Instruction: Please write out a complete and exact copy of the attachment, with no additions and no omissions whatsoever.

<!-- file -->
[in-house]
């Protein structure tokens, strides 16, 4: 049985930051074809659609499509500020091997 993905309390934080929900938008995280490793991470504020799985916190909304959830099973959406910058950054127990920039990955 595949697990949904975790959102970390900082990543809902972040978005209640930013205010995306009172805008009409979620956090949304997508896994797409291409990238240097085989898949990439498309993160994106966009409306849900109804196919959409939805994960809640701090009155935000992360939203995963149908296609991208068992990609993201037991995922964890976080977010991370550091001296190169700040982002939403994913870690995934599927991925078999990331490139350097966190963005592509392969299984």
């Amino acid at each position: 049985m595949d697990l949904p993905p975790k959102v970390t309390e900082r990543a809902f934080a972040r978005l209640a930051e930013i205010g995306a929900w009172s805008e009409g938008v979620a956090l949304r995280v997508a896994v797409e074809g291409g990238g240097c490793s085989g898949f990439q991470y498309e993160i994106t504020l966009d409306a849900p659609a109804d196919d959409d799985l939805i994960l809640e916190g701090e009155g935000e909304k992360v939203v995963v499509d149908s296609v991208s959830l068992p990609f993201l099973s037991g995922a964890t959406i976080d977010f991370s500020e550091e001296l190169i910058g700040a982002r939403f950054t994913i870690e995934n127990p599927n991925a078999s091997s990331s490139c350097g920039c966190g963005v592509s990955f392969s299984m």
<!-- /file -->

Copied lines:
[in-house]
């Protein structure tokens, strides 16, 4: 049985930051074809659609499509500020091997 993905309390934080929900938008995280490793991470504020799985916190909304959830099973959406910058950054127990920039990955 595949697990949904975790959102970390900082990543809902972040978005209640930013205010995306009172805008009409979620956090949304997508896994797409291409990238240097085989898949990439498309993160994106966009409306849900109804196919959409939805994960809640701090009155935000992360939203995963149908296609991208068992990609993201037991995922964890976080977010991370550091001296190169700040982002939403994913870690995934599927991925078999990331490139350097966190963005592509392969299984």
């Amino acid at each position: 049985m595949d697990l949904p993905p975790k959102v970390t309390e900082r990543a809902f934080a972040r978005l209640a930051e930013i205010g995306a929900w009172s805008e009409g938008v979620a956090l949304r995280v997508a896994v797409e074809g291409g990238g240097c490793s085989g898949f990439q991470y498309e993160i994106t504020l966009d409306a849900p659609a109804d196919d959409d799985l939805i994960l809640e916190g701090e009155g935000e909304k992360v939203v995963v499509d149908s296609v991208s959830l068992p990609f993201l099973s037991g995922a964890t959406i976080d977010f991370s500020e550091e001296l190169i910058g700040a982002r939403f950054t994913i870690e995934n127990p599927n991925a078999s091997s990331s490139c350097g920039c966190g963005v592509s990955f392969s299984m």